RESIDENTS have urged Barnsley Council’s planning bosses to listen to concerns after outline planning permission was granted for a potential 107-home development near an ‘accident blackspot’.

Workers are carrying out groundworks at the site on Low Valley Farm, off Pitt Street in Darfield – just two weeks after initial consent was granted to applicant Hartwood Estates.

However, locals have vowed to oppose the plan – which still requires full planning permission – as they believe it will exacerbate existing traffic issues on Pitt Street.

Resident Nicola Firth said: “It is with utter disbelief that I have driven past this site and seen that works have started.

“I live in the village and like many others assumed that there was no way that planning would be granted because of the issues with regards to access on an already heavily congested road.

“I am not sure what time of day or night officers came to look at Pitt Street, but in all the years that I have lived here I have never witnessed a ‘low level of on-street parking’ at this location.

“People are now taking bets on when the first road traffic collision will take place and whether or not that will involve a pedestrian, highly likely to be a child, with the proximity of the local schools.

“It would appear the decision has already been made as the diggers have moved in, but I would like to think that some consideration might still be given to the risk to life before it’s too late.”

Tempers flared when the long-running bid – which first came to light in September 2019 – was ‘pushed through’ earlier this month and workers arrived at the site despite not submitting an application for full planning consent, which is required before the estate can commence.

However, residents remain concerned that the outline consent is a ‘clear sign’ of the council’s support, despite a traffic survey concluding that vehicles may ‘significantly exceed the speed limit’ on the road.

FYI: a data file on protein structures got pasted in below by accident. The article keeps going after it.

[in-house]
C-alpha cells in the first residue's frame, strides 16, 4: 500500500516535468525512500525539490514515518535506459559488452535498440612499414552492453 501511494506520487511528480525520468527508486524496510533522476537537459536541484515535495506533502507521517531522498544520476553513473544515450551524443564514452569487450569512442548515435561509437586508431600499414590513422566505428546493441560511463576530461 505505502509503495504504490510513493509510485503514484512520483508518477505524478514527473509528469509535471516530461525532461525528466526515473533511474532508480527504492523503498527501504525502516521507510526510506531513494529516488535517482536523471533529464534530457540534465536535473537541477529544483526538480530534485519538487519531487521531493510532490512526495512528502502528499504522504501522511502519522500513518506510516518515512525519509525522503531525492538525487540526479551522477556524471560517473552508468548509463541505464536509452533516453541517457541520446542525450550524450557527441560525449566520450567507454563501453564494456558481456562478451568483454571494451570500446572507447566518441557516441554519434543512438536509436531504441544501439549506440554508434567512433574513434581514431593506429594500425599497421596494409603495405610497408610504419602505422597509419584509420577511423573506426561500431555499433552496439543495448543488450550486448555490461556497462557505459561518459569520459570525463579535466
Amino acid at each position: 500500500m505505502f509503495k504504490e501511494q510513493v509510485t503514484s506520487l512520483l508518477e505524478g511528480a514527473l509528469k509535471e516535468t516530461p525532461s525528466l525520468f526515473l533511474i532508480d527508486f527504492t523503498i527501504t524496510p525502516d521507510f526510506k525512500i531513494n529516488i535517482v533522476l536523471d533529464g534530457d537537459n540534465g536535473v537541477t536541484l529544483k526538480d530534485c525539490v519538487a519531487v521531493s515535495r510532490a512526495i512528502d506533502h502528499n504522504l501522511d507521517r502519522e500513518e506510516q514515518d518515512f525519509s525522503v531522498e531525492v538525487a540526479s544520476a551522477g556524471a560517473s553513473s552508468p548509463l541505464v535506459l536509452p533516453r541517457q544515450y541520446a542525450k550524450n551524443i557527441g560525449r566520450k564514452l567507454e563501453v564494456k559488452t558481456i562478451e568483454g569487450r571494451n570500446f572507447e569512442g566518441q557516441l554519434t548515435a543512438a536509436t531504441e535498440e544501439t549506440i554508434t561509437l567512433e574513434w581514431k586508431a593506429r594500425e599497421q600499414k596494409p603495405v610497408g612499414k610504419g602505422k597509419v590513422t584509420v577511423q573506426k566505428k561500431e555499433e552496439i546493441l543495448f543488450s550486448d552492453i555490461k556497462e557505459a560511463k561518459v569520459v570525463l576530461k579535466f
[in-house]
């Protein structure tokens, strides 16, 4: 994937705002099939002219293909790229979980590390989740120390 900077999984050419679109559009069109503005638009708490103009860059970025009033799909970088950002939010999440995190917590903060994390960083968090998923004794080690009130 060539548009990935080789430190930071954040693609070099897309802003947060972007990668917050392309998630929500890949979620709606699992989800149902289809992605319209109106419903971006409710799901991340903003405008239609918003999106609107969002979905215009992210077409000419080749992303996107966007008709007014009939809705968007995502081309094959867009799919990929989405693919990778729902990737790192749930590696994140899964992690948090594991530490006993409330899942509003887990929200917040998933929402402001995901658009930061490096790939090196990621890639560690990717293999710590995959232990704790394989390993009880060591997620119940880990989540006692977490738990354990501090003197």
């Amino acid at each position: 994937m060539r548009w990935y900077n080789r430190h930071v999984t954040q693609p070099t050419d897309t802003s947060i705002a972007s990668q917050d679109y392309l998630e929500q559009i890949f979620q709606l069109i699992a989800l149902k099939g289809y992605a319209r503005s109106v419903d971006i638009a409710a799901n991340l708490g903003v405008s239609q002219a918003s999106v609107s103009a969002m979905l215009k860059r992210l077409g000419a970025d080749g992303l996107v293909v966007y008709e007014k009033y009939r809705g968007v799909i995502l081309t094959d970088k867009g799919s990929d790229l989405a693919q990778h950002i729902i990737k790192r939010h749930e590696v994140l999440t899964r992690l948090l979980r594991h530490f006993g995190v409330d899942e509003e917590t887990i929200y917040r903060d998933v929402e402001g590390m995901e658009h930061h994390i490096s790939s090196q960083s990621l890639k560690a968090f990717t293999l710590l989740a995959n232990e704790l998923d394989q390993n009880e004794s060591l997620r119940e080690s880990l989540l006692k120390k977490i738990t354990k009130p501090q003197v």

The report added: “The historical accident data close to the site indicates a cluster of accidents occurred in the five-year period between 2013 and 2017, a number of which resulted in serious injury and more than half of which involved children being struck by vehicles.

“Data submitted to the audit team suggests that the mean of the 85 per cent of vehicles surveyed was between 36mph and 37mph.

“While the general design of the access junction layout appears to be broadly consistent with design guidance set out, this suggest that some vehicles may significantly exceed the speed limit.

“The cluster of accidents may support this. If drivers leaving the access do not see approaching vehicles, then they may pull out into live traffic, resulting in a side-on collision.

“It is recommended either that the scheme is designed with parameters appropriate to a higher speed limit, or that measures are implemented to ensure that the speed of vehicles passing the access is such that the design operates safely.”